Mental Health Support Is Essential for People with Heart Defects: Study

Cropped shot of an unrecognizable couple holding hands while at home during the dayAccording to a new statement, mental health support is essential for people with congenital heart defects. Researchers found that those who received mental health care were less likely to experience anxiety and depression and had a better quality of life. The findings underscore the importance of providing mental health support to all patients with heart defects, regardless of their age or surgical history.

More than 2.4 million people are living with congenital heart defects (CHD) in the United States. CHD occurs when people are born with structural abnormalities of the blood vessels involving the heart or with the heart itself. Catheter interventions and surgery are often required to address these issues, but it does not cure CHD. Most people with CHD need multiple operations and specialty heart care throughout life.


The new statement from the American Heart Association is the first of its kind to summarize the social and psychological challenges throughout life and to review age-appropriate mental health interventions to help improve quality.

According to the statement, children with more complex CHDs have a 5-times higher rate of receiving an anxiety diagnosis compared to children without CHD. For adults with CHD, the rate of experiencing anxiety or mood disorders is about 50%, compared to 30% of adults in the general population.

“It’s completely understandable to have a psychological reaction to living with a congenital heart defect. The condition presents numerous challenges throughout the lifespan and may include unexpected news—such as a person realizing they can no longer physically manage the demands of their job or learning that there are significant risks to pregnancy,” said Adrienne H. Kovacs, Ph.D., chair of the writing committee for the scientific statement.

“Many people with CHD have tremendous resilience in the face of these challenges. At the same time, we want to normalize psychological reactions and increase the prevalence of care for psychological well-being to help people with CHD experience a full and healthy life.”


The statement strongly suggests that mental health professionals should be integrated into the CHD care teams. Mental health care approaches should also be explained to CHD patients, including self-care strategies, relaxation techniques, and talk therapy. For those experiencing severe depression, heart-safe medication therapy may be needed under doctor supervision.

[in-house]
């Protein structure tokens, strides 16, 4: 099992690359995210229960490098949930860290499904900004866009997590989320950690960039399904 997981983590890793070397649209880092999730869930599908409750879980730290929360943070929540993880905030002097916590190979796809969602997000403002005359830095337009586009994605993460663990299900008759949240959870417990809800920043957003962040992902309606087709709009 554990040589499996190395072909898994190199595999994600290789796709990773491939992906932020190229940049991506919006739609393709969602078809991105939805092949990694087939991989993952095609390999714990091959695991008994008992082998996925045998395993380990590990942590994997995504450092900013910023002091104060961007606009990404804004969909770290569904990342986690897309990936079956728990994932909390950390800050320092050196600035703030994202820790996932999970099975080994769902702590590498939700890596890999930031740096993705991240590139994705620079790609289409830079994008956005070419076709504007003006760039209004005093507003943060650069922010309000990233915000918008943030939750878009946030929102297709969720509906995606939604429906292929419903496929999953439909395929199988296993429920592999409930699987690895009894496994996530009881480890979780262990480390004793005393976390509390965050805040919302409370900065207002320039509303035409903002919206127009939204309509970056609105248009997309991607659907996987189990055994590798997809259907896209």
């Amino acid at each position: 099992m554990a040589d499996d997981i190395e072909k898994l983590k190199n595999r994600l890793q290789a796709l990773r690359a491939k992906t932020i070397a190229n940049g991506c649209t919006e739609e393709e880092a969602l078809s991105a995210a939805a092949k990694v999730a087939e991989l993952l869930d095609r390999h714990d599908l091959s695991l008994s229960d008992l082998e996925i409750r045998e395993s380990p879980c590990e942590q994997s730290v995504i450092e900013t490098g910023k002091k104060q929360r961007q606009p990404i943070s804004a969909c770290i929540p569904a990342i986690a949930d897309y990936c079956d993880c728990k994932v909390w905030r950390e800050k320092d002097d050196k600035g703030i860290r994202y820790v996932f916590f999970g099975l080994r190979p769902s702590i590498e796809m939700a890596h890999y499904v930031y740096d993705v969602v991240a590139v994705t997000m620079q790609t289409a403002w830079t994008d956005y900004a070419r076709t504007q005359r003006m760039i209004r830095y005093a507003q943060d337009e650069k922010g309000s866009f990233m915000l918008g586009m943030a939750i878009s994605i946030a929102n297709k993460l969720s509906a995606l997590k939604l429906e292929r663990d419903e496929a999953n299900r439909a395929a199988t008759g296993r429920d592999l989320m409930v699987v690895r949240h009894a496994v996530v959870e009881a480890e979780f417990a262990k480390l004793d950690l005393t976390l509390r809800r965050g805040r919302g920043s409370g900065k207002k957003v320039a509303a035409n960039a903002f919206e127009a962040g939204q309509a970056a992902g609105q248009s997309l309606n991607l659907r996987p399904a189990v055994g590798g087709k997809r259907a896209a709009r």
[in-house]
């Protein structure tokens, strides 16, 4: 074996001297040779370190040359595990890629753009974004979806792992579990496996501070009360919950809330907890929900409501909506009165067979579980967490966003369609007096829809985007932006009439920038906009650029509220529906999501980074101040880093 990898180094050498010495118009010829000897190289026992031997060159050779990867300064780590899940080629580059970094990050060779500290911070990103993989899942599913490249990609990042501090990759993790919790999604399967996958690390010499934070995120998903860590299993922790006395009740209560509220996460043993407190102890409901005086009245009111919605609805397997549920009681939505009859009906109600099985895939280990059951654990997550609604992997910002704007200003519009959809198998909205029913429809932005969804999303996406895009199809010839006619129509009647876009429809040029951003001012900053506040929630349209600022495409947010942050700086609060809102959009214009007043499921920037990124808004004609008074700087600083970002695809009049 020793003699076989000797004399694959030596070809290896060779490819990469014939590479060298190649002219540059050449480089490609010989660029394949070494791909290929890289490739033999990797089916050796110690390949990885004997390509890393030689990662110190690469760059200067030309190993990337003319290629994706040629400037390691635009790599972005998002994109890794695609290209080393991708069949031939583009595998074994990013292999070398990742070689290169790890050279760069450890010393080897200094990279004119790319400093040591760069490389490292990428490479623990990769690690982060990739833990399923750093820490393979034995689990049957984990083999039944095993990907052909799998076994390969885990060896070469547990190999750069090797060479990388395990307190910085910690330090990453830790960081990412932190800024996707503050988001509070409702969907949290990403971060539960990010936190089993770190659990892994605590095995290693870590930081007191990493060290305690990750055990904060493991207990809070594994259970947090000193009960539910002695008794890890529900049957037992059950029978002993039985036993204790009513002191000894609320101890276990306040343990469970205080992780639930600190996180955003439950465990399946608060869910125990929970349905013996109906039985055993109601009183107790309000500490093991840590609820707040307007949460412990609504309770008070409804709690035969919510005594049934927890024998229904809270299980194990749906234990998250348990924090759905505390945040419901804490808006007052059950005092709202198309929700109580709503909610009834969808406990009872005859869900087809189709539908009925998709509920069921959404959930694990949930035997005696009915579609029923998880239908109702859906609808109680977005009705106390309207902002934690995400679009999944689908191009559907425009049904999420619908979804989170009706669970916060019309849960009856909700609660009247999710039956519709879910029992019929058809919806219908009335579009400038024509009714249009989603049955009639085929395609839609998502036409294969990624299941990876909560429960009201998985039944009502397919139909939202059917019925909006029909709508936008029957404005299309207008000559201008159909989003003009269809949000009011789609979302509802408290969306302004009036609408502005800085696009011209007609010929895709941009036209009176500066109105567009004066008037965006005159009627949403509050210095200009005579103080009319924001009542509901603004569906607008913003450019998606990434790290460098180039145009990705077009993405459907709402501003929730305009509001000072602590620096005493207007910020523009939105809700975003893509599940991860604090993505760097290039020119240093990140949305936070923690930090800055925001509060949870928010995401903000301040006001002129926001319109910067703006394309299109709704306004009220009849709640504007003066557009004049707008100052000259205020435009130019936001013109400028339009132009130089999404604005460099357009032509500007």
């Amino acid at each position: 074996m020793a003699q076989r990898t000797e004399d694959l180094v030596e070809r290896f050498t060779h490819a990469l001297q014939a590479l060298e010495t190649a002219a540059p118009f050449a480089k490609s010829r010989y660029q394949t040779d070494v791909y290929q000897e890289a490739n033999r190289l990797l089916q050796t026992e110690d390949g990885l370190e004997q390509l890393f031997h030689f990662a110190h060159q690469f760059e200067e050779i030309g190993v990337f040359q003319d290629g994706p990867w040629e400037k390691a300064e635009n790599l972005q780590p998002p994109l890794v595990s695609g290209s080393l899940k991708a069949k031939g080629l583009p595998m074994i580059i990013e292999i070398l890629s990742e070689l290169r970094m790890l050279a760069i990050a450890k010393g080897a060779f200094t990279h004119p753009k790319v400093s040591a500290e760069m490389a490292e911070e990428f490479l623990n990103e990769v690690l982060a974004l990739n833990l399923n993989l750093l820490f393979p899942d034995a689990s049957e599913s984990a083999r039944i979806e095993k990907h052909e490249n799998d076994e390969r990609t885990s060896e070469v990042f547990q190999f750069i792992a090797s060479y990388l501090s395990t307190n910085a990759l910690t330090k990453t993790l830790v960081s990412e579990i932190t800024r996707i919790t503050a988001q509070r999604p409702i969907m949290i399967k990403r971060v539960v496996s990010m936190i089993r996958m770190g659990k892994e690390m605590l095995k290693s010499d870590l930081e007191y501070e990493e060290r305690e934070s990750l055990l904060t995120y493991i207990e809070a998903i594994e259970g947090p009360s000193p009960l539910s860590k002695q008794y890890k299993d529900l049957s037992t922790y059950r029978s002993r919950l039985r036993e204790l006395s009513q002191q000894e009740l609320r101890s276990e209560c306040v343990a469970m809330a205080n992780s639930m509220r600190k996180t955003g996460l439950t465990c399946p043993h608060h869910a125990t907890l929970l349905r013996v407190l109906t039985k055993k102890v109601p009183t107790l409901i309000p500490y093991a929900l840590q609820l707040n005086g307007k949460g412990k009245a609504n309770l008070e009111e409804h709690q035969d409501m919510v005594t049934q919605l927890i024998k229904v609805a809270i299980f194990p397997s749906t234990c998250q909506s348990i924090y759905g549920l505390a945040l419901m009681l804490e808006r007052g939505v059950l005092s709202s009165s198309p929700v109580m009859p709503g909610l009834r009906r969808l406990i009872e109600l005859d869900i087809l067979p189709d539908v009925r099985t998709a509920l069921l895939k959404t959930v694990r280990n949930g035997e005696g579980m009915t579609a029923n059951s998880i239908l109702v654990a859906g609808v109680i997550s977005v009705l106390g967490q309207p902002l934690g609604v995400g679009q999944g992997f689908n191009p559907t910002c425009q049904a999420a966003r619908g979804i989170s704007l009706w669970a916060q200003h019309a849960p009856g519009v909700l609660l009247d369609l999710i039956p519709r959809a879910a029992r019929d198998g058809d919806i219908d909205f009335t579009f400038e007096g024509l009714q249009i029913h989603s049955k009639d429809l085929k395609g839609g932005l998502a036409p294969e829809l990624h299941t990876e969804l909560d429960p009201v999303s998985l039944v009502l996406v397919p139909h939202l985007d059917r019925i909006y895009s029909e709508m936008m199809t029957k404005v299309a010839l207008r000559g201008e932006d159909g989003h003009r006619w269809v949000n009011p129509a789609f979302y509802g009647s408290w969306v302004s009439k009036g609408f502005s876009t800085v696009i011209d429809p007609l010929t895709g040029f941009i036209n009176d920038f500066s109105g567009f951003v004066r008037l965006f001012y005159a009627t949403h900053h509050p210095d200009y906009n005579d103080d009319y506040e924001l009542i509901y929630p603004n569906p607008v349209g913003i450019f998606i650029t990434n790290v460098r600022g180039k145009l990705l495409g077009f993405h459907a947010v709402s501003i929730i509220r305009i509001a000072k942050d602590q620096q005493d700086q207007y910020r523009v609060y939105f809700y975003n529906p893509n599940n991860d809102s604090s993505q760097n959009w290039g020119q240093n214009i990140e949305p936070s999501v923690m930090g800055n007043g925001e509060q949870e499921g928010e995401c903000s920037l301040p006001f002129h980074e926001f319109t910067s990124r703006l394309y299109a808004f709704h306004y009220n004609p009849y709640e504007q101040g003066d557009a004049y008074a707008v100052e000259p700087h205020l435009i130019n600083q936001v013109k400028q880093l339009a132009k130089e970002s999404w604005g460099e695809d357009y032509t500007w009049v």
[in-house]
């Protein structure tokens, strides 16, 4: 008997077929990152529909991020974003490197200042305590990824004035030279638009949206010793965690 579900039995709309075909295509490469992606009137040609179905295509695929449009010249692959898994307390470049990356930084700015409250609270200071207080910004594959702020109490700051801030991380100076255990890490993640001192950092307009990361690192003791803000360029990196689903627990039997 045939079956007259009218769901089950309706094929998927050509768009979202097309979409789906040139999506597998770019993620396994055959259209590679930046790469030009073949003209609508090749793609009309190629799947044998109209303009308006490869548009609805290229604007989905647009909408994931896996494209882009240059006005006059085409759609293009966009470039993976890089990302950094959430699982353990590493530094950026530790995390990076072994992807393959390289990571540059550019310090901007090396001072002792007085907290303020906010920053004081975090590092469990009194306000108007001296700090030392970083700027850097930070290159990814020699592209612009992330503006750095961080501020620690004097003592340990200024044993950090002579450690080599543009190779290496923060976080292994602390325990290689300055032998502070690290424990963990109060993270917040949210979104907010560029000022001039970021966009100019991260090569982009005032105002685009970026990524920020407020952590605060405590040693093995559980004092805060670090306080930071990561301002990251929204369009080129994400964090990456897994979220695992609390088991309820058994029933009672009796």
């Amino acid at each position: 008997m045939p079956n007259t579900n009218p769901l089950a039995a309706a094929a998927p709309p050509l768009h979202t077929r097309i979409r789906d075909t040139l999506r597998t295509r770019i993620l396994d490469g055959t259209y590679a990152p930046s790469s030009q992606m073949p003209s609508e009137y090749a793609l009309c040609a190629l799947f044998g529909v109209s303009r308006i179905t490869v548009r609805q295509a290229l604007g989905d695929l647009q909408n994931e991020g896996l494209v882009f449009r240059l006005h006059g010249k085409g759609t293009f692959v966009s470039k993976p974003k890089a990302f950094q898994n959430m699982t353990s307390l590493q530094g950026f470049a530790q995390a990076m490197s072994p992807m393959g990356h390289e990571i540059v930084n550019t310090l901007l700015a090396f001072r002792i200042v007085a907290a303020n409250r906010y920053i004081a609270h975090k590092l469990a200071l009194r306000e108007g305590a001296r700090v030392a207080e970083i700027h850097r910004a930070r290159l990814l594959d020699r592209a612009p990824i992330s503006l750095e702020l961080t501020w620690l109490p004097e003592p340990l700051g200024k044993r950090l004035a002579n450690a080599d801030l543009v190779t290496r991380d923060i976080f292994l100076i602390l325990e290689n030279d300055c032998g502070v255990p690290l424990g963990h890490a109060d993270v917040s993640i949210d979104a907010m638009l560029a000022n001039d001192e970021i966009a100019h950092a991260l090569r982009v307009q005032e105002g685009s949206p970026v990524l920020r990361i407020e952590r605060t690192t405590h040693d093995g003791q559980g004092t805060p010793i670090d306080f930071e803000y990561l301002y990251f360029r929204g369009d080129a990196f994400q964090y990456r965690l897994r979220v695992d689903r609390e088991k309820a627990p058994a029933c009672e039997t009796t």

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Author Bio

Sarah began her interest in nutritional healing at an early age. After going through health problems and becoming frustrated with the conventional ways doctors wanted to treat her illness (which were not working), she took it upon herself to find alternative treatments. This led her to revolutionize her own diet to help her get healthier and tackle her health problems. She began treating her illness by living a more balanced lifestyle through healthy food choices, exercise and other alternative medicine such as meditation. This total positive lifestyle change led her to earn a diploma in Nutritional Therapy from Health Sciences Academy in London, England. Today, Sarah enjoys helping others by teaching healthy lifestyle changes through her personal consultations and with her regular contributions to the Doctors Health Press. Also, passionate about following her dreams in life, Sarah moved to France and lived in Paris for over 5 years where she earned a certification in beadwork and embroidery from Lesage (an atelier owned by Chanel). She then went on to be a familiar face sitting front row and reporting from Paris Fashion Week. Sarah continues to practice some of the cultural ways of life she learned while in Europe. They enjoy their food, and take the time to relax and enjoy many of life’s little moments. These are life lessons she is glad to have brought back home with her.


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